Ver. 33. A man. Heb. “Adam,” who, to excuse himself, threw the blame upon Eve. Gen. iii. 12. C. — His posterity have too frequently imitated his example. The name of Adam often designates any man. H. — It was requisite that Job should assert his sincerity, that his friends might not suppose that he was actuated by self-love or obstinacy to defend his innocence. C. — Sept. “If falling into an involuntary fault I hid my sin, (for I feared not the crowd of people, that I should not plead before them) but if I let the needy pass my gate with his bosom empty.” Theod. xxxv. subjoins, “who would give me a hearer? but if I did not revere the hand of the Lord.” Sept. go on, “the bond which I had against any one, if I placed on my shoulder, as a crown, and read, an did not rather tear it, and give it up, taking nothing from my debtor. If,” &c. v. 38. According to this version, Job insists on his pity for the distressed, and shews that he had no reason to fear. But the Hebrew is more conformable to the Vulg.

Ver. 34. Have not. Heb. “that I kept silence, not going out of doors” to defend the innocent. H. — Moses commands judges to do their duty without fear. Ex. xxiii. 2. People in such situations ought to be uninfluenced by hatred, love, &c. Cæsar says, justly, (in Sallust) “qui de rebus dubiis consultant, ab adio, amicitiâ, irá atque misericordia vacuos esse decet. Haud facilè animus verum providet, ubi illa officiunt.“ H.

Ver. 35. He himself. Heb. “my adversary would write a book.” His very accusation would establish my cause, provided he adhered to the truth. C. — I would carry it about as a trophy. H. — A book. The judge wrote down the sentence. Job appeals to God, and fears not being condemned.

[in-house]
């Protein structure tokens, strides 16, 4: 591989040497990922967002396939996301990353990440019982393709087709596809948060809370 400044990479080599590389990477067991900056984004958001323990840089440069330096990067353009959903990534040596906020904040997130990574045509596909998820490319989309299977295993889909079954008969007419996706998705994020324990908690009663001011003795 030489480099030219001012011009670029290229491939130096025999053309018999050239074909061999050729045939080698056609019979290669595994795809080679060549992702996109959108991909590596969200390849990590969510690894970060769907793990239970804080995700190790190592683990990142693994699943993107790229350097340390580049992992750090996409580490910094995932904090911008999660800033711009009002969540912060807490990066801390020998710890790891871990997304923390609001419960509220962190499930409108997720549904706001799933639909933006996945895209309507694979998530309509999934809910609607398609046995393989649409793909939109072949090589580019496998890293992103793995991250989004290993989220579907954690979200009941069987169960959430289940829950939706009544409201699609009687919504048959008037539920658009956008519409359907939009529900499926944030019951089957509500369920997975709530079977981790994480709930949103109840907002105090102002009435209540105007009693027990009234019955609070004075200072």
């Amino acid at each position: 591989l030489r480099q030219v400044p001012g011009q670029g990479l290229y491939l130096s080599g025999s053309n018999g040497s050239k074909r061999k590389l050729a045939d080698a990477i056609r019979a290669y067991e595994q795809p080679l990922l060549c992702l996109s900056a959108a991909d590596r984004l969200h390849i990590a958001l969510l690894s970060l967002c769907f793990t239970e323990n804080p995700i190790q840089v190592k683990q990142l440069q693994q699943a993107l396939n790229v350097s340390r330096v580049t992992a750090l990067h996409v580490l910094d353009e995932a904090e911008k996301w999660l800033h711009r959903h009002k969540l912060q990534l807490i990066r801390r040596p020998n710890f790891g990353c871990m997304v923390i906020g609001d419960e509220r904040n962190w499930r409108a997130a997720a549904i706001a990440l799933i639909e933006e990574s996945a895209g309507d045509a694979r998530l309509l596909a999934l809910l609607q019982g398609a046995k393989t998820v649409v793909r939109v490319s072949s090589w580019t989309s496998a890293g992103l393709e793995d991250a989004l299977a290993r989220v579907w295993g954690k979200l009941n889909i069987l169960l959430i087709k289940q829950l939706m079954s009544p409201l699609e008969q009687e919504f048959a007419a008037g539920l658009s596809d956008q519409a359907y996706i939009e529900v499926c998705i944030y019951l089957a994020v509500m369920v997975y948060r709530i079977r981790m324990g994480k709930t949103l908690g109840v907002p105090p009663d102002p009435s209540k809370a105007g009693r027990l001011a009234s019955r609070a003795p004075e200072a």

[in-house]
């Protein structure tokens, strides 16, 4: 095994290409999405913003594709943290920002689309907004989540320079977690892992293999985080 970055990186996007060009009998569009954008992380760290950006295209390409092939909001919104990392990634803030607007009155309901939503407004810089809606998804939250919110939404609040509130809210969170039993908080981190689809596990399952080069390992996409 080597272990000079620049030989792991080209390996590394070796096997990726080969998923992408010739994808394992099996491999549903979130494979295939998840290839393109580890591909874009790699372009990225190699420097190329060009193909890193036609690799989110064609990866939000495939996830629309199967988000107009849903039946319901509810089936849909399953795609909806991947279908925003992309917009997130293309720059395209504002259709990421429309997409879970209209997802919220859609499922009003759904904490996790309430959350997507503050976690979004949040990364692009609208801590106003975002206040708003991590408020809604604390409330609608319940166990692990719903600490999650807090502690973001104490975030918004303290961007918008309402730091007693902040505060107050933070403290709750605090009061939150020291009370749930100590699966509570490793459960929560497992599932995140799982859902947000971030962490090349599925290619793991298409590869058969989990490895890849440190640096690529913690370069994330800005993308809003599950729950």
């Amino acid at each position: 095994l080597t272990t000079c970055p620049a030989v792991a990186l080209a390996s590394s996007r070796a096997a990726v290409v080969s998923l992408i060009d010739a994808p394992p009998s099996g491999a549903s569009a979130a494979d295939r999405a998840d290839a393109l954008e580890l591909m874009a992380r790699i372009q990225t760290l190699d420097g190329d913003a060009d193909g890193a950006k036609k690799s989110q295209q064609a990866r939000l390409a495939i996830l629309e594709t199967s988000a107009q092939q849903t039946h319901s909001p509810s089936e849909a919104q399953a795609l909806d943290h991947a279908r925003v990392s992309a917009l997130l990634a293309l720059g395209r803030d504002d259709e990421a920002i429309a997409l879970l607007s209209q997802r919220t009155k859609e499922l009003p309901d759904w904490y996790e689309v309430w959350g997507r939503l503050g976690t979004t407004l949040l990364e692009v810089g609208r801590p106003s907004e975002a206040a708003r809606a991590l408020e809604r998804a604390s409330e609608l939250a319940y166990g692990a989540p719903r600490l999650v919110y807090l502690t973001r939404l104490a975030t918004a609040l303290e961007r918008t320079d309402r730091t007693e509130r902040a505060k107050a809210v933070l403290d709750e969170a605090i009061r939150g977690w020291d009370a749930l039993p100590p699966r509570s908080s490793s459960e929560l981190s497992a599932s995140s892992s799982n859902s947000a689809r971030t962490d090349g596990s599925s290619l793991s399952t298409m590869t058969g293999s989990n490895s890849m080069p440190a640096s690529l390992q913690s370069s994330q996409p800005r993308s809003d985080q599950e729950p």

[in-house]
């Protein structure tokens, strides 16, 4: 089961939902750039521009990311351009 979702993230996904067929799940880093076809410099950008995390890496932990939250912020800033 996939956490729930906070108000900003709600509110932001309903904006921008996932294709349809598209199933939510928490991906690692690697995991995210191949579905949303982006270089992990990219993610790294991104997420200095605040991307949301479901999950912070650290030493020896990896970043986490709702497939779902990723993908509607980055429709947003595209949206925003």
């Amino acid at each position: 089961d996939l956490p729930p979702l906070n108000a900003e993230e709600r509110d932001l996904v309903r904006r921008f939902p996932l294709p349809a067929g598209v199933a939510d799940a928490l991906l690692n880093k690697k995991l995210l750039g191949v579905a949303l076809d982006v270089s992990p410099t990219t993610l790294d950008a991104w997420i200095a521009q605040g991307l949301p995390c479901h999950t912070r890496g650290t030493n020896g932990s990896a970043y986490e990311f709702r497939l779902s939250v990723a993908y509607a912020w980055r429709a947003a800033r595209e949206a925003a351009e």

Ver. 36. Crown. This shews that something pliable was then used to write on. The people of the East still lift up to their heads such letters as they respect. Chardin Perse, p. 218. See 4 K. xi. 12. C.

Ver. 37. To a. Heb. “as a prince would I approach to him,” and not fear my adversary. H.

Ver. 38. Mourn, as if I possessed the land unjustly, or had committed some crime.

Ver. 39. Money. Or paying for them. M. — And have. Prot. “or have caused the owners thereof to lose their life.”

Ver. 40. Thorns. Prot. “cockle.” Marg. “loathsome weeds.” H. — The precise import of the word is not known; but it means something “stinking.” C. — Sept. Batos, “a briar.” H. — Ended. Many Latin editions omit these words with S. Gregory, &c. The old Vulg. has & quieverunt verba Job, as a title. C. — Sept. place at the beginning of the next chapter, “And Job ceased to speak. His three friends also left off contending with Job; for Job was just before them.” Grabe substitutes “himself,” as they were not perhaps yet convinced. H. — Job, however, addresses his discourse no more to them, but only to God, (C.) acknowledging some unadvised speeches; (W.) or want of information. H.